Republicans Seek to Overturn Biden Transgender Rule They Say Would Cut School Lunches
Sen. Roger Marshall, R-Kansas, and Rep. Scott Franklin, R-Florida, filed resolutions in their respective legislative chambers to overturn this rule.
Republican lawmakers are working to overturn a federal rule they say would punish schools that don’t follow the White House’s guidance on transgender protections by cutting funding for school meals.
The United States Department of Agriculture (USDA) updated its anti-discrimination rules last year to prohibit discrimination based on a person’s transgender status. The new rule will apply to the USDA’s Food and Nutrition Services and provide an avenue for transgender students to file discrimination complaints with the agency.
Sen. Roger Marshall, R-Kansas, and Rep. Scott Franklin, R-Florida, filed resolutions in their respective legislative chambers to overturn this rule. Per the Congressional Review Act, Congress has the authority to eliminate the new rule if both chambers pass a resolution asserting congressional disapproval.
Marshall, Franklin, and other Republican lawmakers co-sponsoring the resolutions have warned that the rule could cause schools to lose federal funding for lunch programs for impoverished students in schools that separate sports, bathrooms, and locker rooms based on biological sex, regardless of the student’s self-proclaimed transgender identity.
“In Joe Biden’s America, public schools must support Democrats’ radical transgender movement or they’re at risk of losing substantial funding,” Marshall said in a statement his office provided to CNA. “This president is relentless in forcing his misaligned values on the American people and children.”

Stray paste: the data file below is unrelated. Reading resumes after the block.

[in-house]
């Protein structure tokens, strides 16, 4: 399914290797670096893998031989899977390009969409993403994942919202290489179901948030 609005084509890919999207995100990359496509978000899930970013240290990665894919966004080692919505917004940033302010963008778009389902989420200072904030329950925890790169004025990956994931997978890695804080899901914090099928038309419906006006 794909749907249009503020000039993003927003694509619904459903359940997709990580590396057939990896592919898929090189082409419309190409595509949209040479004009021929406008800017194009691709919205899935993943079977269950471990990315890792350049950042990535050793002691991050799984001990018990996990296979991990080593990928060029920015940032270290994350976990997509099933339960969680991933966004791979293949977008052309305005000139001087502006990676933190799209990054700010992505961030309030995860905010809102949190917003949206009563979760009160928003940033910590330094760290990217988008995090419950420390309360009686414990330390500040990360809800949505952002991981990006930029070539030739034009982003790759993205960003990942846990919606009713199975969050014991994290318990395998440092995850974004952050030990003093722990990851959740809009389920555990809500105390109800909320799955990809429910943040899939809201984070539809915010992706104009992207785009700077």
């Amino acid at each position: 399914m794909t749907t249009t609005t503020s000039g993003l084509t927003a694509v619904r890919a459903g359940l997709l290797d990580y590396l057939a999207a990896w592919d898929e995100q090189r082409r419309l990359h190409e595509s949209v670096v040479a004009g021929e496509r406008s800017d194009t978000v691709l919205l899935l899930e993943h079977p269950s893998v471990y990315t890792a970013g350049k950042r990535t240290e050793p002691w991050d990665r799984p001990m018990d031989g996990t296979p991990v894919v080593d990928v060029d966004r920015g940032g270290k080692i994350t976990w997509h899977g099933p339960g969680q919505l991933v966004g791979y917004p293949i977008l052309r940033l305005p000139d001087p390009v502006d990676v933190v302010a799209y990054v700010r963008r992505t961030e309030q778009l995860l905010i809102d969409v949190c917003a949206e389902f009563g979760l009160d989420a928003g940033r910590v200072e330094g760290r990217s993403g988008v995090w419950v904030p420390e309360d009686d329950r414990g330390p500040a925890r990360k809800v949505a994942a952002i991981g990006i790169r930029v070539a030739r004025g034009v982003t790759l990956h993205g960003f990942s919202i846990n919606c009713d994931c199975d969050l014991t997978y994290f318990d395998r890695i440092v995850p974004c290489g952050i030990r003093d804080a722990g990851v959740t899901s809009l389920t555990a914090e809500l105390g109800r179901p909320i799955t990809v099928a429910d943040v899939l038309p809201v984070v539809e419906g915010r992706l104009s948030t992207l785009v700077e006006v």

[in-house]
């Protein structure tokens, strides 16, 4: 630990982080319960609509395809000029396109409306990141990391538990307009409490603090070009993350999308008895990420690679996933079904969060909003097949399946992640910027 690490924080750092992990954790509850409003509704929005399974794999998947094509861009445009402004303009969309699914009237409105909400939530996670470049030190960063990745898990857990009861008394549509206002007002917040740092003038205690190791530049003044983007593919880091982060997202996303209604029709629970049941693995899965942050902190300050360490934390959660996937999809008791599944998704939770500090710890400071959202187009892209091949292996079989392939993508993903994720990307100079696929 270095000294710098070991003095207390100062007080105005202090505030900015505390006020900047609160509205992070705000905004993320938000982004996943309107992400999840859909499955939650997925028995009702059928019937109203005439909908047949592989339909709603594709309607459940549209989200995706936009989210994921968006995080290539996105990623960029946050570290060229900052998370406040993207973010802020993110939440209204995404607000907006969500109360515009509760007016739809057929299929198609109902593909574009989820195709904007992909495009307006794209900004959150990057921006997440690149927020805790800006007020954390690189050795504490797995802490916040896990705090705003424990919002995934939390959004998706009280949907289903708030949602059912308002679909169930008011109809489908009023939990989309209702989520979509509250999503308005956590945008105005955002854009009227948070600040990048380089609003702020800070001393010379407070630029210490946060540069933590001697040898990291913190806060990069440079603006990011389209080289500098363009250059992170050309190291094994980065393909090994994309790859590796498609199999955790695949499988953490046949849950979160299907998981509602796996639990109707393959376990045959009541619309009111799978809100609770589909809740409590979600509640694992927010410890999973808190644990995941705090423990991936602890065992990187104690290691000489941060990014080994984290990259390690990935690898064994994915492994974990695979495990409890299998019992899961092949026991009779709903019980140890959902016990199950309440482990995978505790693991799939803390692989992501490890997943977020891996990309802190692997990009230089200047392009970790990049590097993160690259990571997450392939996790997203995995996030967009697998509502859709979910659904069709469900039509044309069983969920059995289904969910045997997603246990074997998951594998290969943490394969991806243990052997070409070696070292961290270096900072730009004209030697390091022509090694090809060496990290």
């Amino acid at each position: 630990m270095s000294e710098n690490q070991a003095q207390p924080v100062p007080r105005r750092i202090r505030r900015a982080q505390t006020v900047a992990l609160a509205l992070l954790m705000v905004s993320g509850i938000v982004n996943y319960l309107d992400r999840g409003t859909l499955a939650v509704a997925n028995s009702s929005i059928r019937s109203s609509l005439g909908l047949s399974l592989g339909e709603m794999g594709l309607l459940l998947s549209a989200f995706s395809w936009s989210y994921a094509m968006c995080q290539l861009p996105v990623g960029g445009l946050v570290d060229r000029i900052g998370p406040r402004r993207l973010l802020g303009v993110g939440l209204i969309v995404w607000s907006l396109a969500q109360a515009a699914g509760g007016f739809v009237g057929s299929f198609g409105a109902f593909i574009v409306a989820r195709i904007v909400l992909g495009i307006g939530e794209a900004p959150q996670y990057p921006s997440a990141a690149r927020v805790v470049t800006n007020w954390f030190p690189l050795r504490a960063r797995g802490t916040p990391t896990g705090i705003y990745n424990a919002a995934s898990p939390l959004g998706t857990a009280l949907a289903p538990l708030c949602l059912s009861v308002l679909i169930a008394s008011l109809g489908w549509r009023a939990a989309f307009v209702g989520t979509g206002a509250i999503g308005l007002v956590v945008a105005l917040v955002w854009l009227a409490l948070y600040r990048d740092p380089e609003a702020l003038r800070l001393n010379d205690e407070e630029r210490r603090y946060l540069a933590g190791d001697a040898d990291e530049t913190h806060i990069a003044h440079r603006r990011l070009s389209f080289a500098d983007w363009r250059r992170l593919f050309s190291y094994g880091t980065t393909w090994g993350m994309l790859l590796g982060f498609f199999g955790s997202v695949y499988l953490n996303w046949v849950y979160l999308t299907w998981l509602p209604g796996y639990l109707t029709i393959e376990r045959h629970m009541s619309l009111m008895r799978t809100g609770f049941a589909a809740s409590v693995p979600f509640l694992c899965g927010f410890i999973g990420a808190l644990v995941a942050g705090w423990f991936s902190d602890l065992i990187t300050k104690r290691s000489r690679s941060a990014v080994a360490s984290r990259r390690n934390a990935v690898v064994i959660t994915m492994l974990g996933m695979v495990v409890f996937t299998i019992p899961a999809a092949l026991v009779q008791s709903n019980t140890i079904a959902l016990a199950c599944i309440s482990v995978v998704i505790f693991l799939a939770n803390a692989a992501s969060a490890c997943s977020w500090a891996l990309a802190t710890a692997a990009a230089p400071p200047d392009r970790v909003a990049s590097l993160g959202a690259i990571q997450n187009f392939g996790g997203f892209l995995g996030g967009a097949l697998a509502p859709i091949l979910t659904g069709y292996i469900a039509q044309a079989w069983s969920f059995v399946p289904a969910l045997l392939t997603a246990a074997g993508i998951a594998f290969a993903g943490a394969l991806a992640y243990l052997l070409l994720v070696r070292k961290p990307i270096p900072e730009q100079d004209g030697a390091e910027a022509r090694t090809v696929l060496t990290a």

“We must stop this policy dead in its tracks to protect access to school lunches for students across the country and send a clear message to this administration: stop weaponizing the federal government in your pursuit of indoctrinating children,” Marshall added. “The USDA has NO authority to require biological boys to be given access to girls’ bathrooms and locker rooms, nor do they have the power to allow biological boys to compete against biological girls in girls’ sports.”
In a statement provided by his office to CNA, Franklin accused President Joe Biden’s administration of using “school lunch as leverage in a political game to intimidate school systems into adopting their woke agenda.”
“We’ve worked hard in Florida to kick progressive culture wars out of the classroom and keep parents in charge,” Franklin said. “We don’t co-parent with the federal government. The USDA does not have the authority to impose LGBTQ ideology and dangerous social experiments like shared bathrooms and locker rooms on local schools. I thank my colleagues for joining me to hold the Biden administration accountable for this abuse of power.”
The USDA has consistently rejected the claim that the new rule would threaten school lunch funding based on these policies and has insisted that the rule simply ensures that students do not face discrimination based on their gender identity in their efforts to access lunch assistance.
“Some have incorrectly suggested that there is a link between this update and state laws unrelated to FNS programs, such as those dealing with gender identity and sports participation,” Stacy Dean, the deputy undersecretary for food, nutrition, and consumer services at the USDA, said in a September 2022 statement.
“That is not accurate — this update is specific to the federal nutrition assistance programs,” Dean added. “Others have suggested that this could result in loss of program funding. However, this action is about ensuring everyone has access to our programs, not reducing funding. When processing complaints, our goal is always to reach voluntary compliance. We strive to resolve issues by working directly with program operators and aim to ensure all program participants can continue to be fed.”
Could This Affect Catholic Schools?
Nonpublic schools that are affiliated with a particular religion, such as Catholic schools, are not subject to the USDA’s implementation of the anti-discrimination policies if the rule conflicts with the religious tenets of the school.
Catholic and other religious schools will not be required to submit a written request for an exemption but are allowed to request a formal USDA recognition if they choose to, according to guidance issued by the USDA.